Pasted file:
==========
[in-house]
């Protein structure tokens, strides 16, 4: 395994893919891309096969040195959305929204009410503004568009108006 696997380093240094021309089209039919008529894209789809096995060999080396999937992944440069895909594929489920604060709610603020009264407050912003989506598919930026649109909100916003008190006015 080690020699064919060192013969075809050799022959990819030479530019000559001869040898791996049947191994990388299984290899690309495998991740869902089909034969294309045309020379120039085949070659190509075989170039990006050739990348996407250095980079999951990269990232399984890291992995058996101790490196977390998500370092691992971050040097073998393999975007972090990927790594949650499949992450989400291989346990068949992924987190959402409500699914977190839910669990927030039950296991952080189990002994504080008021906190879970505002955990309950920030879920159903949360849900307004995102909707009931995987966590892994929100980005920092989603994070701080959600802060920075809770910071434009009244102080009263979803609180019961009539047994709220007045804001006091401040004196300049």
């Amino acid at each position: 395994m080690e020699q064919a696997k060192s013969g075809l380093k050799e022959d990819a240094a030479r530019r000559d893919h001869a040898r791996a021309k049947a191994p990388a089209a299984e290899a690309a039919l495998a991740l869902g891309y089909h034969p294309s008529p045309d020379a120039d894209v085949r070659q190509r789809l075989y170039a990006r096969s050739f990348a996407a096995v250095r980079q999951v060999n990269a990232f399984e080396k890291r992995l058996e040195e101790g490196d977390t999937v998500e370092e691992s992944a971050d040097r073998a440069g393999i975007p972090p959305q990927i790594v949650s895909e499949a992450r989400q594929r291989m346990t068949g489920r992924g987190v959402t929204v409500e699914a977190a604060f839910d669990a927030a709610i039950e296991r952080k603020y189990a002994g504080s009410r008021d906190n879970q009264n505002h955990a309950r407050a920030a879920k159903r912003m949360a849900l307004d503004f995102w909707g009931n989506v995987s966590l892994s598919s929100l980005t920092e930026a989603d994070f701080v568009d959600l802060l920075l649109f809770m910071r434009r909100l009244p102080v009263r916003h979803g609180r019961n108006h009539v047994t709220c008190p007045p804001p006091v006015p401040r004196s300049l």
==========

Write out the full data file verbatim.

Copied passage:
[in-house]
């Protein structure tokens, strides 16, 4: 395994893919891309096969040195959305929204009410503004568009108006 696997380093240094021309089209039919008529894209789809096995060999080396999937992944440069895909594929489920604060709610603020009264407050912003989506598919930026649109909100916003008190006015 080690020699064919060192013969075809050799022959990819030479530019000559001869040898791996049947191994990388299984290899690309495998991740869902089909034969294309045309020379120039085949070659190509075989170039990006050739990348996407250095980079999951990269990232399984890291992995058996101790490196977390998500370092691992971050040097073998393999975007972090990927790594949650499949992450989400291989346990068949992924987190959402409500699914977190839910669990927030039950296991952080189990002994504080008021906190879970505002955990309950920030879920159903949360849900307004995102909707009931995987966590892994929100980005920092989603994070701080959600802060920075809770910071434009009244102080009263979803609180019961009539047994709220007045804001006091401040004196300049």
């Amino acid at each position: 395994m080690e020699q064919a696997k060192s013969g075809l380093k050799e022959d990819a240094a030479r530019r000559d893919h001869a040898r791996a021309k049947a191994p990388a089209a299984e290899a690309a039919l495998a991740l869902g891309y089909h034969p294309s008529p045309d020379a120039d894209v085949r070659q190509r789809l075989y170039a990006r096969s050739f990348a996407a096995v250095r980079q999951v060999n990269a990232f399984e080396k890291r992995l058996e040195e101790g490196d977390t999937v998500e370092e691992s992944a971050d040097r073998a440069g393999i975007p972090p959305q990927i790594v949650s895909e499949a992450r989400q594929r291989m346990t068949g489920r992924g987190v959402t929204v409500e699914a977190a604060f839910d669990a927030a709610i039950e296991r952080k603020y189990a002994g504080s009410r008021d906190n879970q009264n505002h955990a309950r407050a920030a879920k159903r912003m949360a849900l307004d503004f995102w909707g009931n989506v995987s966590l892994s598919s929100l980005t920092e930026a989603d994070f701080v568009d959600l802060l920075l649109f809770m910071r434009r909100l009244p102080v009263r916003h979803g609180r019961n108006h009539v047994t709220c008190p007045p804001p006091v006015p401040r004196s300049l």